. . . This article came about as the result of a question set by Stephan Handuwala, a visitor to the Street Photography Blog and posted on Chester – Street Photography Escape From The City. Thank you Stephan . . .
. . . As Stephan had asked, why are street photographs generally black & white? His question got me thinking and to tell you the truth, I was stumped for a simple answer..
Even a swift ‘Image’ search on Google for the term ‘Street Photography’ will bring up a raft of black & white photographs, garnered from the works of photographers from all corners of the globe, both professional and amateur. A quick count of the images reveals that of each group of ten pictures, approximately one of them will be in color.
So why is this?
Speaking from a personal point of view based on twenty years experience and being a hungry follower of the genre and it’s rich history, that’s the way it’s always been, right?
After all, the only practical medium available to our branch of photography since the circa 1900’s to 1960’s was black & white film. Sure color film was available much earlier than this, but its ‘speed’ (ISO) had been so slow as to make the movement of people impossible to freeze. The lengthy exposure times needed to capture the ‘impression’ that a human figure ever existed, meant they registered as blurs or failed to materialize at all.
It was only after color technology caught up with black & white, that photographers such as William Eggleston and Joel Meyerowitz were able to fully explore it’s artistic potential and more importantly, in a ‘real’ environment rather than the studio.
But how can this possibly be an excuse in today’s digital age? After all, we now have cameras with such high ISO and image capabilities, they can almost take a picture in near darkness, without a flash.
There must be more to black & white than just tradition or necessity and for me it’s called ‘Structure’ and ‘Texture’.
A color photograph is a non-discriminating beast. Reds, greens, yellows, blues, day-glow-pink. Every detail of a scene is captured with equal importance and equal hierarchy.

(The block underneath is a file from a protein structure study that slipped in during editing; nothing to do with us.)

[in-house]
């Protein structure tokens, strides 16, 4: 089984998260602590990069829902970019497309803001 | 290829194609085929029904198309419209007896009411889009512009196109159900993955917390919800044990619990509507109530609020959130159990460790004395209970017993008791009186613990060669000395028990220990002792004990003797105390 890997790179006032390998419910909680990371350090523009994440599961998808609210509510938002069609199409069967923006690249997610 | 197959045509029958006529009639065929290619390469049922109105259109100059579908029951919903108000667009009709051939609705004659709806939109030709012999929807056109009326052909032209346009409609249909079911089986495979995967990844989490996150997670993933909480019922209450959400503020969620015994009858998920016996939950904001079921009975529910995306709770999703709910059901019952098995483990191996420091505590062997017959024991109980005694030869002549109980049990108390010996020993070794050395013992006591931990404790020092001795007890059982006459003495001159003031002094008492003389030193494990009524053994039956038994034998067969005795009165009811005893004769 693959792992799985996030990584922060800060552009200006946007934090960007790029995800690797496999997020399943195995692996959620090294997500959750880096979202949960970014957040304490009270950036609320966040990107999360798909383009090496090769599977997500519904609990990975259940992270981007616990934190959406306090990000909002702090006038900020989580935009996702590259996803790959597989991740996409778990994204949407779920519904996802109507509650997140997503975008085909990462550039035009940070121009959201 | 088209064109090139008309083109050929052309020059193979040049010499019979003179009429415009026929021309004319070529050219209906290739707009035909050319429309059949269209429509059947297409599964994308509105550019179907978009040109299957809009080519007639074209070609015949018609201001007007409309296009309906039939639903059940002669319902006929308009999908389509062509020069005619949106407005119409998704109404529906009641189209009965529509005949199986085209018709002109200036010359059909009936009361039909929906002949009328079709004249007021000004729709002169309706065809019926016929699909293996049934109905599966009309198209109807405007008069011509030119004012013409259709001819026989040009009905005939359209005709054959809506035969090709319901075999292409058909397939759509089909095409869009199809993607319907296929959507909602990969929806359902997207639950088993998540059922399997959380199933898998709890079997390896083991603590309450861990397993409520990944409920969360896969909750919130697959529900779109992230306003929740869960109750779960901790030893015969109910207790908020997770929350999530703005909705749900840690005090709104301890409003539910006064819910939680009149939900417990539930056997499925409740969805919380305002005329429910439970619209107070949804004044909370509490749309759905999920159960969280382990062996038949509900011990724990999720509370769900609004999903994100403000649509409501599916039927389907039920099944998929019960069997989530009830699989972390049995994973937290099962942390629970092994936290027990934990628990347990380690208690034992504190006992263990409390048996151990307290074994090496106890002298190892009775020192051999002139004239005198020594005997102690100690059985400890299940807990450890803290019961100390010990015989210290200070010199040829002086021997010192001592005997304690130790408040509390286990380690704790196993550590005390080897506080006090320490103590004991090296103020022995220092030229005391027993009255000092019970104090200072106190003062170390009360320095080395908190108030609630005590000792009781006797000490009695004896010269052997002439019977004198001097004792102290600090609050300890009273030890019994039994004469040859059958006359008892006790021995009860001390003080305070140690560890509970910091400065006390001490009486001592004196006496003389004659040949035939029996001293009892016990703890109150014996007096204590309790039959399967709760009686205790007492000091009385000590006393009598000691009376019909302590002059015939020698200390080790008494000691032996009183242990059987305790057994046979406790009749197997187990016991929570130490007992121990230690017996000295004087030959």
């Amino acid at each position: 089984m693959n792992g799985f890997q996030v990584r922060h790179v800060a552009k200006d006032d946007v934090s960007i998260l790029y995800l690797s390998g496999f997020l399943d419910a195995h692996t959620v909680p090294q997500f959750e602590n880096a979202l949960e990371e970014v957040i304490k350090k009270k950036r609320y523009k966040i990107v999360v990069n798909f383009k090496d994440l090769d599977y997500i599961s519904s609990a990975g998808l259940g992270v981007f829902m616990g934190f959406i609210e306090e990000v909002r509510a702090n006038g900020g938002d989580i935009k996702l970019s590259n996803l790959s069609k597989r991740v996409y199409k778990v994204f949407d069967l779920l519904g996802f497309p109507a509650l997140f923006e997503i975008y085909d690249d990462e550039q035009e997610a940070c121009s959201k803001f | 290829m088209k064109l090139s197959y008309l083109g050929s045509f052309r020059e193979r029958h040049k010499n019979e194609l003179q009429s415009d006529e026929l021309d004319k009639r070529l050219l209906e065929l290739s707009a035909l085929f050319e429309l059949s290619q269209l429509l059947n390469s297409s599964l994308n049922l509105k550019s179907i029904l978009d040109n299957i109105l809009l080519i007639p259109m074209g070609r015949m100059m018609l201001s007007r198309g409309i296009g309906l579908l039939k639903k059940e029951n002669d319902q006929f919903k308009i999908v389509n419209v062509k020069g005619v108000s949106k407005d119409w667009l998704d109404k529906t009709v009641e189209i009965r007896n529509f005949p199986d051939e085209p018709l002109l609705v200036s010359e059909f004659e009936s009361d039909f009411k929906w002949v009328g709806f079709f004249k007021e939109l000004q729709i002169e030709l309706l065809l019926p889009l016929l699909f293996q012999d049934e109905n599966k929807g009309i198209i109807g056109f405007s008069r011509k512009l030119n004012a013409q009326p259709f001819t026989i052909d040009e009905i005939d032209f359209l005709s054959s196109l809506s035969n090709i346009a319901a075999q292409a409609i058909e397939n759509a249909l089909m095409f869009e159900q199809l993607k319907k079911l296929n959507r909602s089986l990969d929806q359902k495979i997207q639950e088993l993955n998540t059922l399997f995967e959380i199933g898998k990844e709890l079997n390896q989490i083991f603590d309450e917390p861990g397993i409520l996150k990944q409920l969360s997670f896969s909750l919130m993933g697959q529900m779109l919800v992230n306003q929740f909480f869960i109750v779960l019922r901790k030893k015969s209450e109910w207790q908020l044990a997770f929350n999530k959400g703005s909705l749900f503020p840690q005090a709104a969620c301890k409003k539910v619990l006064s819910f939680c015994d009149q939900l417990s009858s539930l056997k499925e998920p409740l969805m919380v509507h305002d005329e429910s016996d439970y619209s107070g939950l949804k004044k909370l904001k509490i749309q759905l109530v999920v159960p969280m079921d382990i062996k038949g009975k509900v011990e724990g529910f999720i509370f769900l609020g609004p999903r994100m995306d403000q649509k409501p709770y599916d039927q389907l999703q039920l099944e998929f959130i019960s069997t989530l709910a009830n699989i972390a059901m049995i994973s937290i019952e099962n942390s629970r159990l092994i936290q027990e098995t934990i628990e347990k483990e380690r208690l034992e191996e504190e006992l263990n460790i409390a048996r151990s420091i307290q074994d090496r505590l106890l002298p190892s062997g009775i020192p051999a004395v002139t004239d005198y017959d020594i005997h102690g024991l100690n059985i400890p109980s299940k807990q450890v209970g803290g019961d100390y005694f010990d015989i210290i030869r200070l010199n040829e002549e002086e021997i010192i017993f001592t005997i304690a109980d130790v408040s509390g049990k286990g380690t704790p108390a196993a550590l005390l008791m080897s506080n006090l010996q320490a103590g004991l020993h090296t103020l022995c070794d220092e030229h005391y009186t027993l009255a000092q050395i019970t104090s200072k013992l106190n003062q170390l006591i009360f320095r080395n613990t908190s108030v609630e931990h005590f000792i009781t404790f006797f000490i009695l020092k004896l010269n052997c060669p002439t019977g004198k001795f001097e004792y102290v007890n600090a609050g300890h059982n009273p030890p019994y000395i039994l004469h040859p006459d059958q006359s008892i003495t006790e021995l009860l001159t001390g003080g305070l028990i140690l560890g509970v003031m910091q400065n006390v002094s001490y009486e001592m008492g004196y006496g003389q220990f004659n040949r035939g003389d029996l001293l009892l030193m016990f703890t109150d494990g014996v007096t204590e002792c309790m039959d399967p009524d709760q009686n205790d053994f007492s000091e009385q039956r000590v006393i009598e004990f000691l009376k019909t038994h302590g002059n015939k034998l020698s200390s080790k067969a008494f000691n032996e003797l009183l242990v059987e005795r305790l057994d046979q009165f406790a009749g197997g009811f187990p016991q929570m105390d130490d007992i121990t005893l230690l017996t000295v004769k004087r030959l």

As an example, let’s assume we want to take a color photograph of a pedestrian stood at a zebra-crossing on a street corner. The main point of interest is the subject’s incredible and eye catching tattoos. Nothing else about the person is noteworthy or out of the ordinary. In the background is a line of differently colored cars waiting at the red and green traffic lights and a colorful building with shop windows full of the latest (and also colorful) fashions.
Now take a look at our imaginary masterpiece. What element of the picture is the main focal point? Is it the shop windows? They are the largest and most colorful part of the picture and it’s such a shame someone’s stood in front of them, blocking our view. Or maybe it’s the building or the cars?
Let’s take it one step further by using as an example an image that is widely acknowledged to be the greatest and most defining Street photograph of all time – Henri Cartier-Bresson’s ‘Behind the Gare St. Lazar’. Or as I like to call it, ‘Man Jumping Over Puddle’. 🙂
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Now if you will, imagine that Monsieur Cartier-Bresson had on that day been carrying a Leica loaded with color film.